You pick up a gun and your brain has to ask, “Which of my guns is this? How does it work? Does it have a manual safety? Do I have to rack a slide? Do I have to cock a hammer?”
This creates momentary hesitation that can get you killed. Even if it does not, it will impair your growth. You will never be able to do three things as well as you can do one thing, yet that is exactly what you’re trying to do.
The more ingrained and consistent your somatic markers are, the more you develop muscle memory. The more developed your muscle memory, the greater your economy of motion.
You will build and develop a skills that will keep you alive. A Ronin walks alone, no one is standing beside him when death tests his resolve.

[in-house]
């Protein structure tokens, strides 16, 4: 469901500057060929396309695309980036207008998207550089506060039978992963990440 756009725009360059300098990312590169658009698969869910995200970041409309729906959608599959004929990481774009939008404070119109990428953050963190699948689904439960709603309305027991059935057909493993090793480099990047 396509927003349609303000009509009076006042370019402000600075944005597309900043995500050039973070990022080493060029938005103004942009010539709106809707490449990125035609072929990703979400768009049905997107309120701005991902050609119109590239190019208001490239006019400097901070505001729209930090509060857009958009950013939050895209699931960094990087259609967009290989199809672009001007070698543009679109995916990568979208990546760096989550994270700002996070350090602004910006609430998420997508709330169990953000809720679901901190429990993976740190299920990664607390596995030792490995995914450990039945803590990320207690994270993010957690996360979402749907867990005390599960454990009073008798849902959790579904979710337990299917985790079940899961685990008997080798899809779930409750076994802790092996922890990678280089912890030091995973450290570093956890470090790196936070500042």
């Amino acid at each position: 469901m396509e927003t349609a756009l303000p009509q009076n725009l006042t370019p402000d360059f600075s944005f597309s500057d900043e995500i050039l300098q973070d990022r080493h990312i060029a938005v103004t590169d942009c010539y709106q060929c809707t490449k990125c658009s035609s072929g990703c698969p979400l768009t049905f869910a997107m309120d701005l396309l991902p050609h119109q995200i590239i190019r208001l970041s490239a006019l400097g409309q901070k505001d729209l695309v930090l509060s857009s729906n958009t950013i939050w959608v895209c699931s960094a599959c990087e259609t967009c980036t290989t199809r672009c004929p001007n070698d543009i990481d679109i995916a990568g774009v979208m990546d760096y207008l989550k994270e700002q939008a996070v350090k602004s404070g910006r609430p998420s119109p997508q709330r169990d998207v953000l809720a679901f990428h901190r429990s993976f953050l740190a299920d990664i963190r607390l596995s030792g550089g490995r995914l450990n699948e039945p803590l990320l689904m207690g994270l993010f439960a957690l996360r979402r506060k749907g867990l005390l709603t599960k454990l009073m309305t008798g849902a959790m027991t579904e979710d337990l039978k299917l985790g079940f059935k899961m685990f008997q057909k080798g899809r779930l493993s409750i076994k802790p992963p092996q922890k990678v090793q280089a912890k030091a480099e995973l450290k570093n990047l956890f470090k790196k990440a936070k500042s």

Weapons Platforms and Purpose
The first, obvious step is to choose one platform per purpose. Only use one style of handgun for self defense. One style of rifle for hunting. One style of home defense weapon.
Remember somatic markers – when your hands wrap around your gun, your brain tells your body what it is for. Your body will know the difference between your home defense gun and your hunting gun.
Your mind will tell your body, “This is not a time of rest and relaxation, this is a fight for our survival.”
As you develop those somatic markers, without breaking stride to develop similar markers, you build skill. Not breaking stride means you don’t stop moving towards your vision of mastery.
An object in motion will stay in motion. We all know this. Your progression of skill is no different.